14. Animal models of bronchopulmonary dysplasia. The preterm and term rabbit models. (United States)

    D'Angio, Carl T; Ryan, Rita M


    Bronchopulmonary dysplasia (BPD) is an important lung developmental pathophysiology that affects many premature infants each year. Newborn animal models employing both premature and term animals have been used over the years to study various components of BPD. This review describes some of the neonatal rabbit studies that have contributed to the understanding of BPD, including those using term newborn hyperoxia exposure models, premature hyperoxia models, and a term newborn hyperoxia model with recovery in moderate hyperoxia, all designed to emulate aspects of BPD in human infants. Some investigators perturbed these models to include exposure to neonatal infection/inflammation or postnatal malnutrition. The similarities to lung injury in human premature infants include an acute inflammatory response with the production of cytokines, chemokines, and growth factors that have been implicated in human disease, abnormal pulmonary function, disordered lung architecture, and alveolar simplification, development of fibrosis, and abnormal vascular growth factor expression. Neonatal rabbit models have the drawback of limited access to reagents as well as the lack of readily available transgenic models but, unlike smaller rodent models, are able to be manipulated easily and are significantly less expensive than larger animal models.

  15. Efficiency of lachrymal sac drainage in newborns with dacryocystocele

    Directory of Open Access Journals (Sweden)

    Sakovich V.N.


    Full Text Available The article represents results of treatment of 14 newborns with unilateral dacryocystocele. Patients age was 7.2±0.5 days. In 9 newborns (64.3% dacryocystocele was complicated with lachrymal sac phlegmon; in 5 children (35.7% any complications were absent. Drainage of lachrymal sac through the lower lachrymal canaliculus, instillation of antibiotics, systemic antibiotic therapy in case of phlegmon were performed in all the children. Lachrymal sac washing was performed with a solution of the antibiotic ofloxacin till clear fluid evacuation. If necessary the drainage was repeated in 10 days. The drainage of lachrymal sac was successful in all the patients. 2-3 weeks after the drainage probing of nasolachrymal duct was perfomed in 4 children (28.6% including those 3 with lacrymal sac phlegmon. In 71.4% regression of dacryocystocele occurred itself. Any complications and side effects were not observed. Positive effect of the drainage, according to the authors, can be explained so that dilatation of lachrymal canaliculus before the procedure allows to eliminate Rosenmьller valve stenosis and evacuation of fluid, mucus and pus, being breeding ground for microorganisms from lachrymal sac, promotes inflammation subsiding. Authors also recommend to pay attention on prenatal diagnosis of dacryocystocele, using ultrasound investigation in the 3rd trimester of pregnancy.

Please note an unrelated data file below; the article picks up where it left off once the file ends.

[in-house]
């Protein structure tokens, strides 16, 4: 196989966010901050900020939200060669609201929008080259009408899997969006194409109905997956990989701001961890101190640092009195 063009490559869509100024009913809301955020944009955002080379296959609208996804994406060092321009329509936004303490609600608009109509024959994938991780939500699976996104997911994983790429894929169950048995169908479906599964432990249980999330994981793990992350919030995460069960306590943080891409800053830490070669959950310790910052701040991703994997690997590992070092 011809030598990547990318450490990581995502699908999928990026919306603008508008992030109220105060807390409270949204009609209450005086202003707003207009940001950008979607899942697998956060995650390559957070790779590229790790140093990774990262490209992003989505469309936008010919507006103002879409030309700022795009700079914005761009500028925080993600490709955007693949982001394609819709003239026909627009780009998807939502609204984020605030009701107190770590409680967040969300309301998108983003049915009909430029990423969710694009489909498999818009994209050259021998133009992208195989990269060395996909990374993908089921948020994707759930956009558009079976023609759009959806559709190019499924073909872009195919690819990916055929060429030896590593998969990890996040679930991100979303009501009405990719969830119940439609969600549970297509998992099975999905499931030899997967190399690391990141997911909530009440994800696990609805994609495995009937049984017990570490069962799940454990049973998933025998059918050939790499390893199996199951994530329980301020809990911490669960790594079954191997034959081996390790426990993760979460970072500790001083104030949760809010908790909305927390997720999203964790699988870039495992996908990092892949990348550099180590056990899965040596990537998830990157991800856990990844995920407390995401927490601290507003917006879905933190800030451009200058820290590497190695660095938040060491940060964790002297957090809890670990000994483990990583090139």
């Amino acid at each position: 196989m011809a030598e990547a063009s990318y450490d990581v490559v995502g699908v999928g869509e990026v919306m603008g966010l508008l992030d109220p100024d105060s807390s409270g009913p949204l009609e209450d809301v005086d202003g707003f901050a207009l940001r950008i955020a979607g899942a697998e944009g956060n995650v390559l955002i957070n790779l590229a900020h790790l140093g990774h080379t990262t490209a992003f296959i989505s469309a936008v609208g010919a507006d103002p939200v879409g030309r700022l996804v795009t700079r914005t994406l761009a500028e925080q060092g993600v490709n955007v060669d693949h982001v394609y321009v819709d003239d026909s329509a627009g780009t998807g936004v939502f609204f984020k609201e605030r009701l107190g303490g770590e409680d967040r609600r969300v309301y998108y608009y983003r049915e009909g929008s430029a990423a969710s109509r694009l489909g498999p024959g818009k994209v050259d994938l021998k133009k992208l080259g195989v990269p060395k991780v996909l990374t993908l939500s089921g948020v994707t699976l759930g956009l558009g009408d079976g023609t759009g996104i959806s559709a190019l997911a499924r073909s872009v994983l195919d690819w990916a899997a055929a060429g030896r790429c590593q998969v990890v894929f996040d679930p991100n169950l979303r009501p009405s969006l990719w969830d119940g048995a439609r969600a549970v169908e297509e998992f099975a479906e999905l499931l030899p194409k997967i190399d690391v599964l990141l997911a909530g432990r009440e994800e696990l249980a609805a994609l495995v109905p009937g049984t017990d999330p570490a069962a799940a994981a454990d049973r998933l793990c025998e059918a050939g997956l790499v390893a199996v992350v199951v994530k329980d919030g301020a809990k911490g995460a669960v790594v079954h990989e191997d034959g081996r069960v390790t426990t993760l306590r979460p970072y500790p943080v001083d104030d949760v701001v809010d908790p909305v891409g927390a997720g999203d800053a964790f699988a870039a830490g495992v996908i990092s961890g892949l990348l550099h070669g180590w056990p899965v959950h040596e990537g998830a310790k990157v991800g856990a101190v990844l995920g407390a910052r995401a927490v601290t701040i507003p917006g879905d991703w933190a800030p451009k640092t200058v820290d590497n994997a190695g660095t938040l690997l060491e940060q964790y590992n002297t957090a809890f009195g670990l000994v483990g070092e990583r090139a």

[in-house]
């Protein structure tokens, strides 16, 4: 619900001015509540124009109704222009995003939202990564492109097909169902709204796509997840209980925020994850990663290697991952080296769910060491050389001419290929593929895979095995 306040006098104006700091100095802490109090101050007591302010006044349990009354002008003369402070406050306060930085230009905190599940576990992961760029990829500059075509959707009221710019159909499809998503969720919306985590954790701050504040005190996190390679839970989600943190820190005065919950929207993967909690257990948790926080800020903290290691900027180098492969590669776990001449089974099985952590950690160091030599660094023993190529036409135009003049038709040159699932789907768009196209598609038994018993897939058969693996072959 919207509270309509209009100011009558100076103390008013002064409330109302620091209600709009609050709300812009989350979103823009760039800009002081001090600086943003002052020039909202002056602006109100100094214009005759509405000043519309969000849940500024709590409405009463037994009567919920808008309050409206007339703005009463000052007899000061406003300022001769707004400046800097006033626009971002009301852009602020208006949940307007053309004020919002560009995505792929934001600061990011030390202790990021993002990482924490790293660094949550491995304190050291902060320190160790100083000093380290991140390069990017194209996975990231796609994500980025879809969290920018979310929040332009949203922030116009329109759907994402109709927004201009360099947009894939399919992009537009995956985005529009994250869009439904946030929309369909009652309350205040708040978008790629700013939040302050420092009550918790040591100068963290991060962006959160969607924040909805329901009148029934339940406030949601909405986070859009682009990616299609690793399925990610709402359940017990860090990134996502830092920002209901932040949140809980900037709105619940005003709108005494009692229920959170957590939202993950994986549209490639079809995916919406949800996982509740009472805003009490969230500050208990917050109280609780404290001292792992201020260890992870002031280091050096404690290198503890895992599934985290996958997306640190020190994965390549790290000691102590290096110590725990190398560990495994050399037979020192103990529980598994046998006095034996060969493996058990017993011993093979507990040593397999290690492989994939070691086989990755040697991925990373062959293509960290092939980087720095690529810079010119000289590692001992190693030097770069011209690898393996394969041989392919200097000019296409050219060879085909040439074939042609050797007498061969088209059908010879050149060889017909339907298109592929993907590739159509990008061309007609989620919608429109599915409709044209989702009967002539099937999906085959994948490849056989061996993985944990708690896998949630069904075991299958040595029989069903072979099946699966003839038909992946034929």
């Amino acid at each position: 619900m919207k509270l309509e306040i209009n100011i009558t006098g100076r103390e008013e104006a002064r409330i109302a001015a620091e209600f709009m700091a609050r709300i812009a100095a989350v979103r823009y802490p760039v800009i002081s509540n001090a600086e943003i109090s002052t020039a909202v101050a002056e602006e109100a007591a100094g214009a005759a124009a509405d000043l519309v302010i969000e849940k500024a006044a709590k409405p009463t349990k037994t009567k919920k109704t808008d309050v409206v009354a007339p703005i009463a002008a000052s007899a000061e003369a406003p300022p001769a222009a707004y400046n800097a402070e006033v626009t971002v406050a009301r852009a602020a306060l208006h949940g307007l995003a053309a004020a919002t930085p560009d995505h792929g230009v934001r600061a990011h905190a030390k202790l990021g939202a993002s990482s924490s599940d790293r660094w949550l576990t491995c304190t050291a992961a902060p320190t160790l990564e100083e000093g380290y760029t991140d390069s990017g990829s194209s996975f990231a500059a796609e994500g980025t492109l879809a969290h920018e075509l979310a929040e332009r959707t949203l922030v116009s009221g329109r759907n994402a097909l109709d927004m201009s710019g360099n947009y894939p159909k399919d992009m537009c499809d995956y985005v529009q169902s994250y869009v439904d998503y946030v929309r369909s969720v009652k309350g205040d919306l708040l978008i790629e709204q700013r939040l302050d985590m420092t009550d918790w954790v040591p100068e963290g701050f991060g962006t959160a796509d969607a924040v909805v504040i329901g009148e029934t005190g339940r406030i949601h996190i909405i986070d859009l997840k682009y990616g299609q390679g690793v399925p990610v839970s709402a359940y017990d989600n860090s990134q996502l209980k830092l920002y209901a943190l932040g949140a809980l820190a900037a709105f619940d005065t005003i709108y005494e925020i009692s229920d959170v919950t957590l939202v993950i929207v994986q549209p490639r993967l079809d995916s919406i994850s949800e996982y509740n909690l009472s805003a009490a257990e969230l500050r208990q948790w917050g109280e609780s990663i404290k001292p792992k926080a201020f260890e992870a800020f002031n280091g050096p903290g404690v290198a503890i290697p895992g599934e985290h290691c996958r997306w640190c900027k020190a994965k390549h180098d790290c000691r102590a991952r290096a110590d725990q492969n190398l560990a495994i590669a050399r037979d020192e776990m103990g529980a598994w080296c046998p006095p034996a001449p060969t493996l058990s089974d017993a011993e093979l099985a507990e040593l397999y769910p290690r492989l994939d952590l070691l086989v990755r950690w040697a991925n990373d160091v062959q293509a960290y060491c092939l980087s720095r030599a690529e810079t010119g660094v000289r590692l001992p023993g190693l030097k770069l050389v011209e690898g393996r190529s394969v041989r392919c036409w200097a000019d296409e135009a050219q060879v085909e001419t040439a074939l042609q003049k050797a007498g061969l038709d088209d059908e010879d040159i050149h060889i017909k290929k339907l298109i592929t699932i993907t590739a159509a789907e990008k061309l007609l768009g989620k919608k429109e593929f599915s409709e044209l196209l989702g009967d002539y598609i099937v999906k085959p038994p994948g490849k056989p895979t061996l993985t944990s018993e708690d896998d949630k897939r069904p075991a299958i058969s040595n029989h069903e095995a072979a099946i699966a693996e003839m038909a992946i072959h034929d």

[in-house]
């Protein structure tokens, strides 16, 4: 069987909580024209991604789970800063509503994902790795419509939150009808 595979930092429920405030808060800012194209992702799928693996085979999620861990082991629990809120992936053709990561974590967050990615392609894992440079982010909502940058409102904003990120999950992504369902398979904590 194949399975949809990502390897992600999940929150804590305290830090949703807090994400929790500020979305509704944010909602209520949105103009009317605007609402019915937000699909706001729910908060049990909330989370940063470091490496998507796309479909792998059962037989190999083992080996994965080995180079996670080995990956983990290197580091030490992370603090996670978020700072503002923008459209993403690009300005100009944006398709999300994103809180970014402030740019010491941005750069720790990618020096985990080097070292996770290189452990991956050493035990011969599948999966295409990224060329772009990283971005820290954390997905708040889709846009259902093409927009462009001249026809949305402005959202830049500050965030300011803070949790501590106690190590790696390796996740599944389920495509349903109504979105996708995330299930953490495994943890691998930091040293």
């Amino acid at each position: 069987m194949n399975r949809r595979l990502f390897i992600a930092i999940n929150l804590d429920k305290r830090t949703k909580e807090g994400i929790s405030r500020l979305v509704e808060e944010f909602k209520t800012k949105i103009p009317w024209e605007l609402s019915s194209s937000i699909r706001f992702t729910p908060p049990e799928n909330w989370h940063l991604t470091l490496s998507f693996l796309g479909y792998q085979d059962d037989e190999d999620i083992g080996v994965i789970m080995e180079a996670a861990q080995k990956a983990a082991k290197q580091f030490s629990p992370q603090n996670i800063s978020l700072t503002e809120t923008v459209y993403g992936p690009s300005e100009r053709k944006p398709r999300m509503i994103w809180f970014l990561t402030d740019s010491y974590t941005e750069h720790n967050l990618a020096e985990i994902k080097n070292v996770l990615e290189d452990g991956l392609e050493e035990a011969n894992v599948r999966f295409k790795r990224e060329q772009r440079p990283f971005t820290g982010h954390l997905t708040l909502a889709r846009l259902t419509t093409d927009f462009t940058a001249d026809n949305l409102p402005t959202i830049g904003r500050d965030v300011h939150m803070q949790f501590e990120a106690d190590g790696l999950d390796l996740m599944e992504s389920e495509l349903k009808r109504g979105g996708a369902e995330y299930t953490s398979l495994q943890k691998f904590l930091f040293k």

16. Exploring the differential diagnosis of hemorrhagic vesicopustules in a newborn. (United States)

    Mohr, Melinda R; Sholtzow, Melissa; Bevan, Herbert E; Fisher, Randall G; Williams, Judith V


    Hemorrhagic vesicles in a newborn present a challenging differential diagnosis including both infectious and neoplastic disorders. Patients should be evaluated in an efficient manner to arrive at the correct diagnosis as quickly as possible. We present here an interesting case that outlines the methodical workup that ultimately revealed the diagnosis of congenital Langerhans cell histiocytosis. After a diagnosis of Langerhans cell histiocytosis is made, it is important to evaluate the patient thoroughly for systemic involvement. Historically, the diagnosis of congenital self-healing Langerhans cell histiocytosis was used to delineate a benign self-limited disorder limited to the skin with spontaneous resolution during the first several months of life; this disorder may also be referred to as "self-regressive Langerhans cell histiocytosis." However, some newborns with initial skin-only Langerhans cell histiocytosis progress to have multisystem disease after spontaneous resolution has occurred. For this reason, the nomenclature is changing. We suggest using the term "skin-only Langerhans cell histiocytosis." Periodic long-term follow-up is recommended to monitor for relapse or progression to systemic disease.

  17. Xe enhanced CT in the human newborn infant

    Energy Technology Data Exchange (ETDEWEB)

    Fuse, Yozen; Nemoto, Yuko; Shimizu, Mitsumasa; Uga, Naoki; Tada, Hiroshi; Fujii, Toshi (Toho Univ., Tokyo (Japan). School of Medicine); Machida, Keiichi; Kikuchi, Hideo; Izumi, Shigemitsu